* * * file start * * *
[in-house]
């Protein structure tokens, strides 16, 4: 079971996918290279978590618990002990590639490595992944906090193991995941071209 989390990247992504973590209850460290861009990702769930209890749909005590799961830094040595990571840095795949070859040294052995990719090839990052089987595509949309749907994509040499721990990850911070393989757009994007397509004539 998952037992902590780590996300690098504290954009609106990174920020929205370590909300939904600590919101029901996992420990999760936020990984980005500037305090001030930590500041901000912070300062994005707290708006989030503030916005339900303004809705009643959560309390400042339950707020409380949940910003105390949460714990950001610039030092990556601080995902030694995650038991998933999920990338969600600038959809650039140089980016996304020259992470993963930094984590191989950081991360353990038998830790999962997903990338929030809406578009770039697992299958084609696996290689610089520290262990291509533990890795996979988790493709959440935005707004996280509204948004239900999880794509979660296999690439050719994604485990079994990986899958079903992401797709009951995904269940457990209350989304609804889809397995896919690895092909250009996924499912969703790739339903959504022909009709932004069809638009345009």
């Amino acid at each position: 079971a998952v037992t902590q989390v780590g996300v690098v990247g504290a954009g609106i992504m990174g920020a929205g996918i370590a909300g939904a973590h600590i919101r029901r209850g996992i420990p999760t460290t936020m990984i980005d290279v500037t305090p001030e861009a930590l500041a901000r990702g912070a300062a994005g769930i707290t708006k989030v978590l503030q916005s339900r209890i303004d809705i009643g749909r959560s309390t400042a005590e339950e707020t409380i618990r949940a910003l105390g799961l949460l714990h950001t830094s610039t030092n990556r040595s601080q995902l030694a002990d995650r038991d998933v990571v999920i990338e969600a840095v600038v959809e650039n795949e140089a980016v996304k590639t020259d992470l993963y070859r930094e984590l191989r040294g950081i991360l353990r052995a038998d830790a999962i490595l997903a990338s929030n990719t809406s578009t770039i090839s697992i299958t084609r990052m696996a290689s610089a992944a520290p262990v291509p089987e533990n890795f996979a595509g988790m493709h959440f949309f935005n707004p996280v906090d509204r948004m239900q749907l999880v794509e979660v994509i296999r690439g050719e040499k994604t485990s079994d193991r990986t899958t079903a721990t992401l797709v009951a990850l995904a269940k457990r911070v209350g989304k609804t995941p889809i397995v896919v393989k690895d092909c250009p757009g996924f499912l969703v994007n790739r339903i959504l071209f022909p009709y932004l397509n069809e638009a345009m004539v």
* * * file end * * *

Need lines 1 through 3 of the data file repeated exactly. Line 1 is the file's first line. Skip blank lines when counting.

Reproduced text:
[in-house]
């Protein structure tokens, strides 16, 4: 079971996918290279978590618990002990590639490595992944906090193991995941071209 989390990247992504973590209850460290861009990702769930209890749909005590799961830094040595990571840095795949070859040294052995990719090839990052089987595509949309749907994509040499721990990850911070393989757009994007397509004539 998952037992902590780590996300690098504290954009609106990174920020929205370590909300939904600590919101029901996992420990999760936020990984980005500037305090001030930590500041901000912070300062994005707290708006989030503030916005339900303004809705009643959560309390400042339950707020409380949940910003105390949460714990950001610039030092990556601080995902030694995650038991998933999920990338969600600038959809650039140089980016996304020259992470993963930094984590191989950081991360353990038998830790999962997903990338929030809406578009770039697992299958084609696996290689610089520290262990291509533990890795996979988790493709959440935005707004996280509204948004239900999880794509979660296999690439050719994604485990079994990986899958079903992401797709009951995904269940457990209350989304609804889809397995896919690895092909250009996924499912969703790739339903959504022909009709932004069809638009345009």
């Amino acid at each position: 079971a998952v037992t902590q989390v780590g996300v690098v990247g504290a954009g609106i992504m990174g920020a929205g996918i370590a909300g939904a973590h600590i919101r029901r209850g996992i420990p999760t460290t936020m990984i980005d290279v500037t305090p001030e861009a930590l500041a901000r990702g912070a300062a994005g769930i707290t708006k989030v978590l503030q916005s339900r209890i303004d809705i009643g749909r959560s309390t400042a005590e339950e707020t409380i618990r949940a910003l105390g799961l949460l714990h950001t830094s610039t030092n990556r040595s601080q995902l030694a002990d995650r038991d998933v990571v999920i990338e969600a840095v600038v959809e650039n795949e140089a980016v996304k590639t020259d992470l993963y070859r930094e984590l191989r040294g950081i991360l353990r052995a038998d830790a999962i490595l997903a990338s929030n990719t809406s578009t770039i090839s697992i299958t084609r990052m696996a290689s610089a992944a520290p262990v291509p089987e533990n890795f996979a595509g988790m493709h959440f949309f935005n707004p996280v906090d509204r948004m239900q749907l999880v794509e979660v994509i296999r690439g050719e040499k994604t485990s079994d193991r990986t899958t079903a721990t992401l797709v009951a990850l995904a269940k457990r911070v209350g989304k609804t995941p889809i397995v896919v393989k690895d092909c250009p757009g996924f499912l969703v994007n790739r339903i959504l071209f022909p009709y932004l397509n069809e638009a345009m004539v």